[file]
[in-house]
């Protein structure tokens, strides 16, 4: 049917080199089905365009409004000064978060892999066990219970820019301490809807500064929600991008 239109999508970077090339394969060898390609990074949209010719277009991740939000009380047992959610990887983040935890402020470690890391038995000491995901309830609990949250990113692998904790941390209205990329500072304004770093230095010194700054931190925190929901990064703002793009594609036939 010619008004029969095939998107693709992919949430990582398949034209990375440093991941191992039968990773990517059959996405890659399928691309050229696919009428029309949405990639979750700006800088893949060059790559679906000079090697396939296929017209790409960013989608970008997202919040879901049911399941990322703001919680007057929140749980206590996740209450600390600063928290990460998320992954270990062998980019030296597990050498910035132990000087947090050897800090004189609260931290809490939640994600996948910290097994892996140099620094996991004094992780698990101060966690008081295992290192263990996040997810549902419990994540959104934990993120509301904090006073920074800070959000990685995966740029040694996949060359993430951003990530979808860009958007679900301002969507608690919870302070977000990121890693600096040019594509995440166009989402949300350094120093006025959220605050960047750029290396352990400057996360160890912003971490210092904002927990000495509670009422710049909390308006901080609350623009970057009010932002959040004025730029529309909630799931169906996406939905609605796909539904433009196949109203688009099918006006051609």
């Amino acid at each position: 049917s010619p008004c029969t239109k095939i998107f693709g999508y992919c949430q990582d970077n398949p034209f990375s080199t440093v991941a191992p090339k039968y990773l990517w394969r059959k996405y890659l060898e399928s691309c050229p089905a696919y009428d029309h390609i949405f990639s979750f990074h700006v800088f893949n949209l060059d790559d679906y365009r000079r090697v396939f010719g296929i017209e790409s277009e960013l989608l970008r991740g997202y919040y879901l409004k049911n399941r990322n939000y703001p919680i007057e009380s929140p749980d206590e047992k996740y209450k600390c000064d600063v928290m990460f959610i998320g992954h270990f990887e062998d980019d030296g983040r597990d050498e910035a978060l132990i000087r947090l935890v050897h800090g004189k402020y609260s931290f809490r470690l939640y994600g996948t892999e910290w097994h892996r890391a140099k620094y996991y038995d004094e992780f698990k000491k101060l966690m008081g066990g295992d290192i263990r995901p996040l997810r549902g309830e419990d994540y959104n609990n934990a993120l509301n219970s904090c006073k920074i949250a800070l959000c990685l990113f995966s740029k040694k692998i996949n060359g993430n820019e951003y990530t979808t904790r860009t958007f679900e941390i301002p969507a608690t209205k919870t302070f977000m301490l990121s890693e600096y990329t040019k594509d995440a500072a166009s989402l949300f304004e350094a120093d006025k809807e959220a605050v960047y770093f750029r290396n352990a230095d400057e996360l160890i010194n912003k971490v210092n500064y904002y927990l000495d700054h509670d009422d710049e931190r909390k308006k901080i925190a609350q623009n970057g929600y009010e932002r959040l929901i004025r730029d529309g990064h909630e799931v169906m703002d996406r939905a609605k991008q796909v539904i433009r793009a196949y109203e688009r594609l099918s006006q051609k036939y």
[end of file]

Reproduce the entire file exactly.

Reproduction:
[in-house]
């Protein structure tokens, strides 16, 4: 049917080199089905365009409004000064978060892999066990219970820019301490809807500064929600991008 239109999508970077090339394969060898390609990074949209010719277009991740939000009380047992959610990887983040935890402020470690890391038995000491995901309830609990949250990113692998904790941390209205990329500072304004770093230095010194700054931190925190929901990064703002793009594609036939 010619008004029969095939998107693709992919949430990582398949034209990375440093991941191992039968990773990517059959996405890659399928691309050229696919009428029309949405990639979750700006800088893949060059790559679906000079090697396939296929017209790409960013989608970008997202919040879901049911399941990322703001919680007057929140749980206590996740209450600390600063928290990460998320992954270990062998980019030296597990050498910035132990000087947090050897800090004189609260931290809490939640994600996948910290097994892996140099620094996991004094992780698990101060966690008081295992290192263990996040997810549902419990994540959104934990993120509301904090006073920074800070959000990685995966740029040694996949060359993430951003990530979808860009958007679900301002969507608690919870302070977000990121890693600096040019594509995440166009989402949300350094120093006025959220605050960047750029290396352990400057996360160890912003971490210092904002927990000495509670009422710049909390308006901080609350623009970057009010932002959040004025730029529309909630799931169906996406939905609605796909539904433009196949109203688009099918006006051609």
């Amino acid at each position: 049917s010619p008004c029969t239109k095939i998107f693709g999508y992919c949430q990582d970077n398949p034209f990375s080199t440093v991941a191992p090339k039968y990773l990517w394969r059959k996405y890659l060898e399928s691309c050229p089905a696919y009428d029309h390609i949405f990639s979750f990074h700006v800088f893949n949209l060059d790559d679906y365009r000079r090697v396939f010719g296929i017209e790409s277009e960013l989608l970008r991740g997202y919040y879901l409004k049911n399941r990322n939000y703001p919680i007057e009380s929140p749980d206590e047992k996740y209450k600390c000064d600063v928290m990460f959610i998320g992954h270990f990887e062998d980019d030296g983040r597990d050498e910035a978060l132990i000087r947090l935890v050897h800090g004189k402020y609260s931290f809490r470690l939640y994600g996948t892999e910290w097994h892996r890391a140099k620094y996991y038995d004094e992780f698990k000491k101060l966690m008081g066990g295992d290192i263990r995901p996040l997810r549902g309830e419990d994540y959104n609990n934990a993120l509301n219970s904090c006073k920074i949250a800070l959000c990685l990113f995966s740029k040694k692998i996949n060359g993430n820019e951003y990530t979808t904790r860009t958007f679900e941390i301002p969507a608690t209205k919870t302070f977000m301490l990121s890693e600096y990329t040019k594509d995440a500072a166009s989402l949300f304004e350094a120093d006025k809807e959220a605050v960047y770093f750029r290396n352990a230095d400057e996360l160890i010194n912003k971490v210092n500064y904002y927990l000495d700054h509670d009422d710049e931190r909390k308006k901080i925190a609350q623009n970057g929600y009010e932002r959040l929901i004025r730029d529309g990064h909630e799931v169906m703002d996406r939905a609605k991008q796909v539904i433009r793009a196949y109203e688009r594609l099918s006006q051609k036939y």